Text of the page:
Drug-Related Charges in Utah

Interviewer: For drug-related crimes, what are the charges you encounter most frequently?

Possession and Distribution Are the Most Common Charges with Distribution the More Serious of the Two

Court Koehler: I see both distribution and possession cases.  Obviously cases that are more serious are the distribution as opposed to common possession cases. I would say that you see almost as many drug possession cases as you do DUI’s.  There are quite a few.

Possession Charges Usually Concern a Small Amount of Drugs; Possession of a Controlled Substance without a Prescription Is another Common Charge

For the most part, the possession cases concern small amounts of drugs.  Most of the time it’s marijuana but it can be any drug obviously.  You also see quite a few charges for prescription drugs and ones that you don’t have a prescription for.  That charge is Possession of a controlled substance without a prescription.  Drugs like Ambien or Zoloft, Xanax, are commonly attributed to those types of cases.

Many Drugs Are Classified as Controlled Substances and Are Illegal to Possess Unless You Have a Prescription

Interviewer: Which drugs are commonly involved in the cases you handle?

Court Koehler:  Ambien is pretty common and Xanax, and Zoloft.  Hydrocodone is a common drug but any prescription drug is considered a controlled substance just like marijuana is.  It’s illegal for you to have it unless you have a prescription.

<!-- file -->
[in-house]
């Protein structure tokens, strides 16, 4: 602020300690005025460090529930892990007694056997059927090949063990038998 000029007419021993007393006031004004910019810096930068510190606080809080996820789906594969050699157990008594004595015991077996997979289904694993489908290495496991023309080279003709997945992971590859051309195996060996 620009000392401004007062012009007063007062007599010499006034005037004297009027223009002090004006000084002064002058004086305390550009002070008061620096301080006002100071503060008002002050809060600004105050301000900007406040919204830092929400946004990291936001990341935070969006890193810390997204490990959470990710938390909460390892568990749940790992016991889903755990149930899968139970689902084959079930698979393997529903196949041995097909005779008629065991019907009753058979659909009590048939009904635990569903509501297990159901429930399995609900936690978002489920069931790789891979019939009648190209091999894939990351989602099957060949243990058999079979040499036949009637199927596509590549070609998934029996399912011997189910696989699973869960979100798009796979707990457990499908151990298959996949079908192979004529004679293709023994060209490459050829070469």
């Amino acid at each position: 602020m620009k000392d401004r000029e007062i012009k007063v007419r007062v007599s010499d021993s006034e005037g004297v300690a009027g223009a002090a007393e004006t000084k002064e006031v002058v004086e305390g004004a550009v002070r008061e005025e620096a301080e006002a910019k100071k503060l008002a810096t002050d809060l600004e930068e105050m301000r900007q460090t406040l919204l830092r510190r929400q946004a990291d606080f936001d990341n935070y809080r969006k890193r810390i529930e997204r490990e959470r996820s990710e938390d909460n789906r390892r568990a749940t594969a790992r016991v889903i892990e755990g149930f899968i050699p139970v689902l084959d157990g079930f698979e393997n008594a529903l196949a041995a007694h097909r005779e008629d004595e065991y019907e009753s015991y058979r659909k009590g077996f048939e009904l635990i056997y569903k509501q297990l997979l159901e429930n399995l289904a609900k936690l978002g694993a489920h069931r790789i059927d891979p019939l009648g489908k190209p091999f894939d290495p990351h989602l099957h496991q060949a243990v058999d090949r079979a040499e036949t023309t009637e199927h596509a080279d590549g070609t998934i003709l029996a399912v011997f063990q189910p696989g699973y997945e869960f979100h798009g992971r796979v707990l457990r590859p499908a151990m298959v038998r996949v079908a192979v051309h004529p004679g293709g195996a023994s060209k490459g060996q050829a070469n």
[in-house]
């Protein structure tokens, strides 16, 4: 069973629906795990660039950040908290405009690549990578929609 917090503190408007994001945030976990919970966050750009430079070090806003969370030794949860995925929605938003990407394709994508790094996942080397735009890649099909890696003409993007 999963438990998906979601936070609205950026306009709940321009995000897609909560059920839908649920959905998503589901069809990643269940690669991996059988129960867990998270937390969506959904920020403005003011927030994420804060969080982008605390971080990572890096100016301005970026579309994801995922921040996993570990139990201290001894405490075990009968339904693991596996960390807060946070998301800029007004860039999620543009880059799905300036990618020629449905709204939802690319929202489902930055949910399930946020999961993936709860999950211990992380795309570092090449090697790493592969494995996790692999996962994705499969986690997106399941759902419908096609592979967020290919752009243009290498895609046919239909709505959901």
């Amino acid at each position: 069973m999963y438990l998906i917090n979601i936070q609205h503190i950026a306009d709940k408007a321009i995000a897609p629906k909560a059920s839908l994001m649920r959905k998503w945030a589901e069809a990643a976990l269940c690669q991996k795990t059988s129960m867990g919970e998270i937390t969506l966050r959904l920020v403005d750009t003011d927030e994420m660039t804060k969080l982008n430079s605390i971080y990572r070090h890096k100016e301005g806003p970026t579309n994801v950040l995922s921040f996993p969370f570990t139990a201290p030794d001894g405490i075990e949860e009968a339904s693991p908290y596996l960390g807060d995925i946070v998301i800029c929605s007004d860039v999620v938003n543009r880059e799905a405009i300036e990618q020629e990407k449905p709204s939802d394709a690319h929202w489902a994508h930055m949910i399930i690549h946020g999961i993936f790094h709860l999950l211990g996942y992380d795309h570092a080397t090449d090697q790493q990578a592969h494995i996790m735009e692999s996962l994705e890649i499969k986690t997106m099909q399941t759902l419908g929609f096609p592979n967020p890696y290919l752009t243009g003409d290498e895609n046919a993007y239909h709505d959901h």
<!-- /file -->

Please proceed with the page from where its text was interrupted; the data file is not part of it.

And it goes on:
DUI and Drug-Related Charges: Many Drug-Related Investigations Originate with a Suspected DUI Stop

Typically with the prescription drug cases it tends to be in connection with a DUI most of the time.  You’ll get pulled over for DUI or suspicion of a DUI and the officers begin an investigation. In the course of that investigation, the officer discovers evidence of you having a prescription drug.  Maybe he views a bottle in your vehicle.  A lot of times that is how that starts out.

Interviewer: Does it usually occur during a traffic stop?

Court Koehler: Most of the time, it is during a traffic stop.  You can see it in other kinds of ways but in particular with possession of prescription drugs, you’ll see it in connection with traffic stops more often. This is because unlike something like marijuana or methamphetamine you don’t have drug paraphernalia that the officer might find.

You don’t have an odor of marijuana that the officer might smell.  The evidence is usually uncovered searching the car. The officer isn’t going to smell the Ambien so he’s going to have to find it in a search.

I think it is more common for that to occur during a traffic stop just for that reason because quite often, you get stopped and your car will be searched.

By Court Koehler

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